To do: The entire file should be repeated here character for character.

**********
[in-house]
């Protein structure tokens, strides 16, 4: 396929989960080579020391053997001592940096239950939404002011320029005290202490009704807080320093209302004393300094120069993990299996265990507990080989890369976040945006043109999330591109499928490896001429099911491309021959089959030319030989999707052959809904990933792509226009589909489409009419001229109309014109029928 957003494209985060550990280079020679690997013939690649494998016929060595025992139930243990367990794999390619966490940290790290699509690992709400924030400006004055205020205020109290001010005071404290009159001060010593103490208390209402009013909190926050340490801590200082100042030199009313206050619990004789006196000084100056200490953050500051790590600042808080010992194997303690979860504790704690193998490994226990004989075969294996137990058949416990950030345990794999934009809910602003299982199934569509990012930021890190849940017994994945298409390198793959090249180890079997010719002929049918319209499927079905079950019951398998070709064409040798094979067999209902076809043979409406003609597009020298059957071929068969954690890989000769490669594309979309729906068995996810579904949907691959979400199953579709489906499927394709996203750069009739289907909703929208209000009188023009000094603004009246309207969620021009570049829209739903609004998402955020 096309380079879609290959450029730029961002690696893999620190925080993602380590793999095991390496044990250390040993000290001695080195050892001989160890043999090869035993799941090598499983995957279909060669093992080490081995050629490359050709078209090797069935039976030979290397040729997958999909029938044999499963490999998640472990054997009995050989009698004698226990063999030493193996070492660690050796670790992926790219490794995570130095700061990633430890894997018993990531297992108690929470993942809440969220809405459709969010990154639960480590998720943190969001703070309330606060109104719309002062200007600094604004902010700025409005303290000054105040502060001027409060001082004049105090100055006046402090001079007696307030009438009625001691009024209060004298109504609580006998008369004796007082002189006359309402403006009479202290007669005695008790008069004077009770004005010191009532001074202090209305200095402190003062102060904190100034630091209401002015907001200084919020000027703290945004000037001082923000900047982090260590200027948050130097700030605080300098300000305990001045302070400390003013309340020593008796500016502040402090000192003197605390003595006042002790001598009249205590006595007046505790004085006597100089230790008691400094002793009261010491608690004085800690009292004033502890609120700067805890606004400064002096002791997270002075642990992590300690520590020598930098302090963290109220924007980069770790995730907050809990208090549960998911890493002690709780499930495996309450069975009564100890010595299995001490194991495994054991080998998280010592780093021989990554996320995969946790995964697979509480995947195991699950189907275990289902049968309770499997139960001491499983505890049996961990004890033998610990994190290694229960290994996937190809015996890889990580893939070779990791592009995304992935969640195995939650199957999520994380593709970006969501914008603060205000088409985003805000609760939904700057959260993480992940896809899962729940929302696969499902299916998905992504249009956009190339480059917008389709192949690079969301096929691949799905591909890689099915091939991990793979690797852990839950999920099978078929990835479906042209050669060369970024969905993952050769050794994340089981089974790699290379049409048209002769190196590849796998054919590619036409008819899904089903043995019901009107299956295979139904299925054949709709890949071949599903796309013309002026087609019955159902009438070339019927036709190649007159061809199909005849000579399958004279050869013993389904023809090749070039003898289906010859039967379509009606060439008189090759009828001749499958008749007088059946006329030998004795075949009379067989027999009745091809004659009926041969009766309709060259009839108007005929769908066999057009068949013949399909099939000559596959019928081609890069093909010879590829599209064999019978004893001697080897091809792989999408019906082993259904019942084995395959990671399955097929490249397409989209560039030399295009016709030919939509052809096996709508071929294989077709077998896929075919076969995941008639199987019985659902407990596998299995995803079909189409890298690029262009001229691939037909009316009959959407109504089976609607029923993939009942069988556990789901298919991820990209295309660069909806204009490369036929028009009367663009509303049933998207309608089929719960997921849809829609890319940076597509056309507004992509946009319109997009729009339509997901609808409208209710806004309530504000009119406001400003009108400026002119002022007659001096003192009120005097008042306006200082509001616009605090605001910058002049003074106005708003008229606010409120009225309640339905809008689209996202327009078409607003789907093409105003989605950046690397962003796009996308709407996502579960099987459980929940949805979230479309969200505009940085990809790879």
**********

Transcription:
[in-house]
């Protein structure tokens, strides 16, 4: 396929989960080579020391053997001592940096239950939404002011320029005290202490009704807080320093209302004393300094120069993990299996265990507990080989890369976040945006043109999330591109499928490896001429099911491309021959089959030319030989999707052959809904990933792509226009589909489409009419001229109309014109029928 957003494209985060550990280079020679690997013939690649494998016929060595025992139930243990367990794999390619966490940290790290699509690992709400924030400006004055205020205020109290001010005071404290009159001060010593103490208390209402009013909190926050340490801590200082100042030199009313206050619990004789006196000084100056200490953050500051790590600042808080010992194997303690979860504790704690193998490994226990004989075969294996137990058949416990950030345990794999934009809910602003299982199934569509990012930021890190849940017994994945298409390198793959090249180890079997010719002929049918319209499927079905079950019951398998070709064409040798094979067999209902076809043979409406003609597009020298059957071929068969954690890989000769490669594309979309729906068995996810579904949907691959979400199953579709489906499927394709996203750069009739289907909703929208209000009188023009000094603004009246309207969620021009570049829209739903609004998402955020 096309380079879609290959450029730029961002690696893999620190925080993602380590793999095991390496044990250390040993000290001695080195050892001989160890043999090869035993799941090598499983995957279909060669093992080490081995050629490359050709078209090797069935039976030979290397040729997958999909029938044999499963490999998640472990054997009995050989009698004698226990063999030493193996070492660690050796670790992926790219490794995570130095700061990633430890894997018993990531297992108690929470993942809440969220809405459709969010990154639960480590998720943190969001703070309330606060109104719309002062200007600094604004902010700025409005303290000054105040502060001027409060001082004049105090100055006046402090001079007696307030009438009625001691009024209060004298109504609580006998008369004796007082002189006359309402403006009479202290007669005695008790008069004077009770004005010191009532001074202090209305200095402190003062102060904190100034630091209401002015907001200084919020000027703290945004000037001082923000900047982090260590200027948050130097700030605080300098300000305990001045302070400390003013309340020593008796500016502040402090000192003197605390003595006042002790001598009249205590006595007046505790004085006597100089230790008691400094002793009261010491608690004085800690009292004033502890609120700067805890606004400064002096002791997270002075642990992590300690520590020598930098302090963290109220924007980069770790995730907050809990208090549960998911890493002690709780499930495996309450069975009564100890010595299995001490194991495994054991080998998280010592780093021989990554996320995969946790995964697979509480995947195991699950189907275990289902049968309770499997139960001491499983505890049996961990004890033998610990994190290694229960290994996937190809015996890889990580893939070779990791592009995304992935969640195995939650199957999520994380593709970006969501914008603060205000088409985003805000609760939904700057959260993480992940896809899962729940929302696969499902299916998905992504249009956009190339480059917008389709192949690079969301096929691949799905591909890689099915091939991990793979690797852990839950999920099978078929990835479906042209050669060369970024969905993952050769050794994340089981089974790699290379049409048209002769190196590849796998054919590619036409008819899904089903043995019901009107299956295979139904299925054949709709890949071949599903796309013309002026087609019955159902009438070339019927036709190649007159061809199909005849000579399958004279050869013993389904023809090749070039003898289906010859039967379509009606060439008189090759009828001749499958008749007088059946006329030998004795075949009379067989027999009745091809004659009926041969009766309709060259009839108007005929769908066999057009068949013949399909099939000559596959019928081609890069093909010879590829599209064999019978004893001697080897091809792989999408019906082993259904019942084995395959990671399955097929490249397409989209560039030399295009016709030919939509052809096996709508071929294989077709077998896929075919076969995941008639199987019985659902407990596998299995995803079909189409890298690029262009001229691939037909009316009959959407109504089976609607029923993939009942069988556990789901298919991820990209295309660069909806204009490369036929028009009367663009509303049933998207309608089929719960997921849809829609890319940076597509056309507004992509946009319109997009729009339509997901609808409208209710806004309530504000009119406001400003009108400026002119002022007659001096003192009120005097008042306006200082509001616009605090605001910058002049003074106005708003008229606010409120009225309640339905809008689209996202327009078409607003789907093409105003989605950046690397962003796009996308709407996502579960099987459980929940949805979230479309969200505009940085990809790879």